List of Contents
4. Types of tuberculosis
6. Management of tuberculosis
7. Treatment duration and comments
8. Isoniazid drug information
9. Rifampicin drug information
10. Pyrazinamide drug information
11. Ethambutol drug information
12. Streptomycin drug information
TUBERCULOSIS AND ITS ADVANCED THERAPY
Tuberculosis [TB] is an infectious disease that can affect any part of the body, mainly an infection of the lungs.
In Neo-Latin word, tuberculosis is termed as ‘TUBERCLE’ which means round nodule and ‘OSIS’ which means condition.
The causative organism for tuberculosis is Mycobacterium tuberculosis in human and Mycobacterium bovis in animals. Mycobacterium tuberculosis is small, aerobic, nonmotile bacillus. The other causative organisms are Mycobacterium africanum and Mycobacterium microti. The non-mycobacterium genuses are Mycobacterium leprae, Mycobacterium avium, Mycobacterium asiaticum. The M.Tuberculosis complex consists of M.africanum, M.bovis, M.canetti, and M.microti.
Figure No-1: Classification of Tuberculosis
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According to WORLD HEALTH ORGANISATION (WHO), in 2012 they estimated around 8.6 million cases in which women were found approximately around 2.9. Most cases were found in Africa (27%) and Asia (58%), with a highest incidence in India (2.0-2.4 million), China (0.9-1.1 million); and total accounted the number of cases is 38%.
The incidence rate of TB was eventually declined from 1997-2001 but increased in 2001 due to more number of HIV infected patient’s cases in Africa. Later there was a reduction of 1.3% per year since 2002. The absolute numbers of cases were also decreasing, but this has begun in 2006.
The estimated prevalent cases in 2012 were around 12 million, corresponding to 169 cases per one lakh population. TB prevalence is declining from the early 1990’s (before incidence started to decline). This is largely due to the introduction of DOTS strategy, which may have contributed to the reduction of chronic and cases which are untreated and duration of illness.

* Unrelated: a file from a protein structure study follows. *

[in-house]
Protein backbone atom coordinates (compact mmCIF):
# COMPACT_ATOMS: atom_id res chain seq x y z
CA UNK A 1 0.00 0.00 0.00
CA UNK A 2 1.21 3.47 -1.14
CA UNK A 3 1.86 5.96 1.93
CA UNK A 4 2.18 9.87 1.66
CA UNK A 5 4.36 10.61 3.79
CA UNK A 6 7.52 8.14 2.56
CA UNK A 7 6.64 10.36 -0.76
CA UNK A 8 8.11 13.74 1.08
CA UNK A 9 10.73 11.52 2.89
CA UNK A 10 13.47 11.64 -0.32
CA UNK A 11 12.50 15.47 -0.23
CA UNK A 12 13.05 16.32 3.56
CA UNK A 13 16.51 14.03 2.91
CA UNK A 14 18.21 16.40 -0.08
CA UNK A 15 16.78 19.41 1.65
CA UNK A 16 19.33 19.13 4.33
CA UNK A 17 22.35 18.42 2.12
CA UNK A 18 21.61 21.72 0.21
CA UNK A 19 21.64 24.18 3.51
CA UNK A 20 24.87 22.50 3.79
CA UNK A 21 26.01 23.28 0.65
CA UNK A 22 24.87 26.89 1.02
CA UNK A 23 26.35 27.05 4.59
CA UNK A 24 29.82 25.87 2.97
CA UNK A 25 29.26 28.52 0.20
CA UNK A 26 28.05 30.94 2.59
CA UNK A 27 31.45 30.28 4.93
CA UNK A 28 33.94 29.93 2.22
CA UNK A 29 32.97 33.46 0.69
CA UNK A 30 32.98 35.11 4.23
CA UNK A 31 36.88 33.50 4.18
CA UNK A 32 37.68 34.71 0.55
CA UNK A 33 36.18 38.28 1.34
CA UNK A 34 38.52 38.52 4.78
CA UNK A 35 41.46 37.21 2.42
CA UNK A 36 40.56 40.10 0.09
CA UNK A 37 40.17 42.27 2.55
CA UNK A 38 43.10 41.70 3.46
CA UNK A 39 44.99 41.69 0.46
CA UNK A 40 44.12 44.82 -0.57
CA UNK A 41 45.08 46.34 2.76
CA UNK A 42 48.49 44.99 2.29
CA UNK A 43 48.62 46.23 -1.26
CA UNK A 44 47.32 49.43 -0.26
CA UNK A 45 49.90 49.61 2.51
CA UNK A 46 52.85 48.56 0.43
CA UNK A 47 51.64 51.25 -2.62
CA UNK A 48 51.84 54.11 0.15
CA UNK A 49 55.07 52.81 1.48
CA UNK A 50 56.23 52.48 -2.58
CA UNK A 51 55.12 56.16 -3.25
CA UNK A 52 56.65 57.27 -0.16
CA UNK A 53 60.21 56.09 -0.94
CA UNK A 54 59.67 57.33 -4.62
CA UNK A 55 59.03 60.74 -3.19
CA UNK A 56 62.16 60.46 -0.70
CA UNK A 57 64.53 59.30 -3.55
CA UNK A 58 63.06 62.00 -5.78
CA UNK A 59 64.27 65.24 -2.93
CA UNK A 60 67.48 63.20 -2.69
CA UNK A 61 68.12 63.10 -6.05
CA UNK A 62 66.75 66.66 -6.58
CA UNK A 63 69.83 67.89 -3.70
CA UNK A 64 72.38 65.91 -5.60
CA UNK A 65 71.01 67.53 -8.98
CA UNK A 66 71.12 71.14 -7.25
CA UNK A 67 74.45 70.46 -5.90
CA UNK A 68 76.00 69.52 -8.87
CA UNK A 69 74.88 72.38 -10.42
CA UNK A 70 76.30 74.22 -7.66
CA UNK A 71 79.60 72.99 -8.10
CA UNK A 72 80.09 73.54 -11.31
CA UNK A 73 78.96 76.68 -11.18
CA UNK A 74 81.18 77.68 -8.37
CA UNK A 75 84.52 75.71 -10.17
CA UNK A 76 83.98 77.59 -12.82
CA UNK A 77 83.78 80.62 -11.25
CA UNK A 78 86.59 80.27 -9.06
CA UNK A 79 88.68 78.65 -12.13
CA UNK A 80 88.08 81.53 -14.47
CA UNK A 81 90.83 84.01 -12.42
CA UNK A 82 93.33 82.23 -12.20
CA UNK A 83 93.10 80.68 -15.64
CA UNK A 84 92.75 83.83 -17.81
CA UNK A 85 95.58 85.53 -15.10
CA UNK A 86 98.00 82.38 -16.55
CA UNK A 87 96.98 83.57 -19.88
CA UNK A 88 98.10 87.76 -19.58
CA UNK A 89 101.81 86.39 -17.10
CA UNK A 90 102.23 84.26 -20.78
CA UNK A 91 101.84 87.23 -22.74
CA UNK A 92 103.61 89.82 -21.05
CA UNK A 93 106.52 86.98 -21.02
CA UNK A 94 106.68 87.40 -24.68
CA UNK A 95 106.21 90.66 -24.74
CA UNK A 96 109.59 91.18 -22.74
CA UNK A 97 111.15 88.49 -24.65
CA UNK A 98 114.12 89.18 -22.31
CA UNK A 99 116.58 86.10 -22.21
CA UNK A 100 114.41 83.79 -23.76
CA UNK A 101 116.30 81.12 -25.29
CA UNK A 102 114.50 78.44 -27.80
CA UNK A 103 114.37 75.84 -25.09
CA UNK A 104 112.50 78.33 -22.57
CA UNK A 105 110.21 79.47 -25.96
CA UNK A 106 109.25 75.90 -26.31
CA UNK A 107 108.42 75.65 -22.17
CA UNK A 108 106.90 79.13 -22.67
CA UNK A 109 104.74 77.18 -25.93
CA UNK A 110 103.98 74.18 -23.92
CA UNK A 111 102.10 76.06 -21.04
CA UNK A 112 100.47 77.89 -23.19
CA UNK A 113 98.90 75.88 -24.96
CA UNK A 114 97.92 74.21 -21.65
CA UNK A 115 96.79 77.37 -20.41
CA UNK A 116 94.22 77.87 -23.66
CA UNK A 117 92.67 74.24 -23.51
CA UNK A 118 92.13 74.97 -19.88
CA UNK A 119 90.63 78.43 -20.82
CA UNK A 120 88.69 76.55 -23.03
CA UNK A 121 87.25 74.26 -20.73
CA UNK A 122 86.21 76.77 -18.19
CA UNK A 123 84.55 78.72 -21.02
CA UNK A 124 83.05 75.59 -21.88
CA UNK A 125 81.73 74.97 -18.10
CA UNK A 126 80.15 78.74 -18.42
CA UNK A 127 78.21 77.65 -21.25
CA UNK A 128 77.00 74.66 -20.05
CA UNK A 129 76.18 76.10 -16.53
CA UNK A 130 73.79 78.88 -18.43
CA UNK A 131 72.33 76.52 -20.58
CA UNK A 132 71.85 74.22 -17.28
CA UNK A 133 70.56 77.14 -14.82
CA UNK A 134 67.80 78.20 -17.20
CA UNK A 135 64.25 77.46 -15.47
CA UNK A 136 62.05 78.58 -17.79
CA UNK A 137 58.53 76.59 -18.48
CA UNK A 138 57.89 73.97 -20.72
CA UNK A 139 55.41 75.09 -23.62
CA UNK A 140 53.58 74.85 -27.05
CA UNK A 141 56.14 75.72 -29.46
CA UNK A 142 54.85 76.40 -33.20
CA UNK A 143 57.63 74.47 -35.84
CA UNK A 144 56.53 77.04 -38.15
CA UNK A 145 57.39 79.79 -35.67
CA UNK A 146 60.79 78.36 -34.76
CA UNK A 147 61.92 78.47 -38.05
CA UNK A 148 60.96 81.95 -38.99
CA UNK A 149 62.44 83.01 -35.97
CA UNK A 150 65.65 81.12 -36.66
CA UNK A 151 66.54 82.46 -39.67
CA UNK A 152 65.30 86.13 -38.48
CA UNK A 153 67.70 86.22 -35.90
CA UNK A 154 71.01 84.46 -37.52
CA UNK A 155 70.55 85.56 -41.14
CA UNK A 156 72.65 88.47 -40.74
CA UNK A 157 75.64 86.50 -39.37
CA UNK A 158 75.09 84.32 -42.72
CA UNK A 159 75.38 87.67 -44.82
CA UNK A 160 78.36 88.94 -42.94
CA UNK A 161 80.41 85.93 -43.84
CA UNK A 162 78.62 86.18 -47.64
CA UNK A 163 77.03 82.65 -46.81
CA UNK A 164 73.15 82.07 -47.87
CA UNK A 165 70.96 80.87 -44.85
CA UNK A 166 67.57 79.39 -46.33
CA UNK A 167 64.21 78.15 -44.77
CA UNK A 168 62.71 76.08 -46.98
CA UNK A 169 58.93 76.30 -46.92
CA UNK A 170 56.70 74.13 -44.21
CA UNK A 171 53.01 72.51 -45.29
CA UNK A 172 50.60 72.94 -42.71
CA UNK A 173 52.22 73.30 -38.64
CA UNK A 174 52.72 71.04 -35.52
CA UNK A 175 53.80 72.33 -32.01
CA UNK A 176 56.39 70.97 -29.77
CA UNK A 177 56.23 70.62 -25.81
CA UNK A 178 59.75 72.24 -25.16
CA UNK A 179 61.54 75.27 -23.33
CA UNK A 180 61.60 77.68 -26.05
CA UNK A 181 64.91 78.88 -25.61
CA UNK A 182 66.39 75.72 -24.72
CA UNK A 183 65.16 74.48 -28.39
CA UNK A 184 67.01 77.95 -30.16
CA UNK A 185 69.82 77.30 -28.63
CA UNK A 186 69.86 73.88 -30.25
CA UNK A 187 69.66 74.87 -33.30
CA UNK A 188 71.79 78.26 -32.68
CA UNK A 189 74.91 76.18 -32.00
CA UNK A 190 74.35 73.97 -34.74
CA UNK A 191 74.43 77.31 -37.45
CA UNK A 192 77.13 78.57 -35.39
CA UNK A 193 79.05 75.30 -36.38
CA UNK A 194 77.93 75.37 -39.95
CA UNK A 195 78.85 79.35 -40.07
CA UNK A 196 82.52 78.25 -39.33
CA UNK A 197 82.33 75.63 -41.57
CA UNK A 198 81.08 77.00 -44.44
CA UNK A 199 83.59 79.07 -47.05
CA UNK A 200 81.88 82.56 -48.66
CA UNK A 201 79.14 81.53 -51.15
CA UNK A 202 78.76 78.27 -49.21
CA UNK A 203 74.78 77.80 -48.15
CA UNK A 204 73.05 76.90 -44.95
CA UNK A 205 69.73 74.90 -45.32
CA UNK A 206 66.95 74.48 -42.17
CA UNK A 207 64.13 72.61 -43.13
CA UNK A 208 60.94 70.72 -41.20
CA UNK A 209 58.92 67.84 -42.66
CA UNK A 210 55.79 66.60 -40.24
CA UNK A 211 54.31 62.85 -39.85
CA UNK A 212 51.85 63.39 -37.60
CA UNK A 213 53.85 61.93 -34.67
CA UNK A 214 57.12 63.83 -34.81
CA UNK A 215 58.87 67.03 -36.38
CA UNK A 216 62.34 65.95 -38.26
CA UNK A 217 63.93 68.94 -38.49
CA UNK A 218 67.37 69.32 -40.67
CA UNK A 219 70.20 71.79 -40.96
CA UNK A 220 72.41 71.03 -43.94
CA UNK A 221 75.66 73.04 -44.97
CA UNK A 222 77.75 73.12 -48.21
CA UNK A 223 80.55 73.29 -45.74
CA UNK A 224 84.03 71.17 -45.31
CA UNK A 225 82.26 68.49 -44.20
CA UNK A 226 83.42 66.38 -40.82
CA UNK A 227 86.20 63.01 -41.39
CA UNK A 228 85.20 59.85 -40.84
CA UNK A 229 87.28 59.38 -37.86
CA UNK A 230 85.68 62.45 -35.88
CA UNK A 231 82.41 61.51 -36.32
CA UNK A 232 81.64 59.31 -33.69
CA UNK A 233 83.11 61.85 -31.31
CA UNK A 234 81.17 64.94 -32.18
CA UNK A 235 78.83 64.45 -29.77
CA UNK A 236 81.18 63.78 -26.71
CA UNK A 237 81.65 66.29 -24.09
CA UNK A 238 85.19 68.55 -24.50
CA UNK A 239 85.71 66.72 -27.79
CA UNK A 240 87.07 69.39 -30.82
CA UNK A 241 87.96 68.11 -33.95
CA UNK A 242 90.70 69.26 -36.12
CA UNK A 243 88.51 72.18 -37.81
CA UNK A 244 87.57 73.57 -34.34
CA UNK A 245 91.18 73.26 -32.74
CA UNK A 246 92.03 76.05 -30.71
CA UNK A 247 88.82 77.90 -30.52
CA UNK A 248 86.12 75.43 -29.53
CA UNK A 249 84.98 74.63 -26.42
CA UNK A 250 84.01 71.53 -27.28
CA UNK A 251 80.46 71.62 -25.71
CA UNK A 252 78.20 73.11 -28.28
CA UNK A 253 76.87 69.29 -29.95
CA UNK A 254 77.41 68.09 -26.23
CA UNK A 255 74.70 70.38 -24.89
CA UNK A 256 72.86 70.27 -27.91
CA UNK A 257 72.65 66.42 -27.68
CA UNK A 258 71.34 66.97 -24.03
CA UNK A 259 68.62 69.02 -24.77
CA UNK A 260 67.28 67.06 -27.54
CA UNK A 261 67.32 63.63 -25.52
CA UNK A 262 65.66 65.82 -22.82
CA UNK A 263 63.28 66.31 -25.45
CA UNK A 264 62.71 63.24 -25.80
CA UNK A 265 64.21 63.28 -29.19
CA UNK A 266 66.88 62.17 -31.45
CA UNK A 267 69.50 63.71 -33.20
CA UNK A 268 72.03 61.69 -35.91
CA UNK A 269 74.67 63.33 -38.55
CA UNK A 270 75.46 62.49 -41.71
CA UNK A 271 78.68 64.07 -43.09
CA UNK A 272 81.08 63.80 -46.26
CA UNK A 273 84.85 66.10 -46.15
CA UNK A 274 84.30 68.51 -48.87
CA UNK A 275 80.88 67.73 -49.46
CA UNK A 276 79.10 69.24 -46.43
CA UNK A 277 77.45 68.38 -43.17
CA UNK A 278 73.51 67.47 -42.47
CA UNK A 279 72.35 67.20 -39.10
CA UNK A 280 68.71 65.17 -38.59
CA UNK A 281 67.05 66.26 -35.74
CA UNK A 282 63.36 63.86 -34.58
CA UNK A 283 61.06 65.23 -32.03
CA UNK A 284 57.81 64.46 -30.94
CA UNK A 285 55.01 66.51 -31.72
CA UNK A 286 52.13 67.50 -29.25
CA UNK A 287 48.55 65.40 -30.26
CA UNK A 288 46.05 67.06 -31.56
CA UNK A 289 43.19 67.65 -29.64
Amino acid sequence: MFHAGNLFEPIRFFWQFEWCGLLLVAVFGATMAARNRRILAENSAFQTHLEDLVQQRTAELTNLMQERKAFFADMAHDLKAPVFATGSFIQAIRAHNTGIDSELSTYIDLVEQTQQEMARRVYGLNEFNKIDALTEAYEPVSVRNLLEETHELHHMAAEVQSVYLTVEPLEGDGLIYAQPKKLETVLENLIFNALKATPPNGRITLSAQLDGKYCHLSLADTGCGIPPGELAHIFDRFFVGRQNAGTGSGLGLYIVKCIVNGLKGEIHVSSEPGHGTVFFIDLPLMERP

In 2012 TB mortality cases are estimated to be 1.3 million deaths including 320000 HIV associated cases. Since 1990 a drop of 45% TB mortality rate has been observed.
Figure No.2: Incidence, prevalence, and mortality of TB
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The spread of tuberculosis can happen while coughing without covering mouth, crowded places with poor ventilation, spitting everywhere. From the area of damaged tissue, TB bacteria enter into the bloodstream which spreads throughout the body, set up many foci of infection; all appears tiny and white tubercles in the tissues.
Most important risk factor globally is HIV; 13% of people with TB are infected by the virus. Chronic lung disease (CLD) is one of the risk factors. Silicosis increases the risk about 30-folds. Cigarette smokers have nearly twice the risk of TB compared to nonsmokers.People with prolonged, frequent, or close contact with people with TB are at particularly high risk of becoming infected, with an estimated 22% infection rate.
The severe symptoms are a Persistent cough, Chest pain, Coughing with bloody sputum, Shortness of breath, Urine discoloration, Cloudy and reddish urine, Fever with chills and Fatigue.
Figure No-3: Pathogenesis of TB
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4. Types of Tuberculosis
A. Pulmonary TB: If tuberculosis infection becomes active, it most commonly involves the lungs (about 90% of cases) [11, 12].
There are two types of pulmonary TB, one is Primary TB where the infection vary from inter-individual conditions and it applies who has not been infected formerly or immunized and another is Secondary TB where it doesn’t varies from inter-individual but it applies who has already been infected formerly.